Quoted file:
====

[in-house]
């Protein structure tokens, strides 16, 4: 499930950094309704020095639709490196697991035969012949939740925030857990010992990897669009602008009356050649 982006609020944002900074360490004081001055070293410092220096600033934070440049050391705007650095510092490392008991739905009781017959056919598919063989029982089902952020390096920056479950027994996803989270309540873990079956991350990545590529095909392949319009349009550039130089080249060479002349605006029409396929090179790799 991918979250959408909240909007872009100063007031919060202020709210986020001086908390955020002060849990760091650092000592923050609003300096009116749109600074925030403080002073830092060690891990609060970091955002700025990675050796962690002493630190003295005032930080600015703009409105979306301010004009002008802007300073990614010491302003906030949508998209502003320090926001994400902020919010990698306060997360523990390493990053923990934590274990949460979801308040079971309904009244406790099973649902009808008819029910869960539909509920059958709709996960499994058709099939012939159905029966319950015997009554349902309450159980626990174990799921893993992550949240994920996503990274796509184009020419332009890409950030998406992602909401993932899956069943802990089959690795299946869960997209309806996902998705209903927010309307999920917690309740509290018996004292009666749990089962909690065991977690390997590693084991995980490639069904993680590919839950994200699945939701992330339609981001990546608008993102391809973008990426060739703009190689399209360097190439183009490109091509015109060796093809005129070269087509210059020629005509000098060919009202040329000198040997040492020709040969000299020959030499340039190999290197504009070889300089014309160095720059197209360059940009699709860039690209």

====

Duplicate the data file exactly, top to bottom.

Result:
[in-house]
């Protein structure tokens, strides 16, 4: 499930950094309704020095639709490196697991035969012949939740925030857990010992990897669009602008009356050649 982006609020944002900074360490004081001055070293410092220096600033934070440049050391705007650095510092490392008991739905009781017959056919598919063989029982089902952020390096920056479950027994996803989270309540873990079956991350990545590529095909392949319009349009550039130089080249060479002349605006029409396929090179790799 991918979250959408909240909007872009100063007031919060202020709210986020001086908390955020002060849990760091650092000592923050609003300096009116749109600074925030403080002073830092060690891990609060970091955002700025990675050796962690002493630190003295005032930080600015703009409105979306301010004009002008802007300073990614010491302003906030949508998209502003320090926001994400902020919010990698306060997360523990390493990053923990934590274990949460979801308040079971309904009244406790099973649902009808008819029910869960539909509920059958709709996960499994058709099939012939159905029966319950015997009554349902309450159980626990174990799921893993992550949240994920996503990274796509184009020419332009890409950030998406992602909401993932899956069943802990089959690795299946869960997209309806996902998705209903927010309307999920917690309740509290018996004292009666749990089962909690065991977690390997590693084991995980490639069904993680590919839950994200699945939701992330339609981001990546608008993102391809973008990426060739703009190689399209360097190439183009490109091509015109060796093809005129070269087509210059020629005509000098060919009202040329000198040997040492020709040969000299020959030499340039190999290197504009070889300089014309160095720059197209360059940009699709860039690209």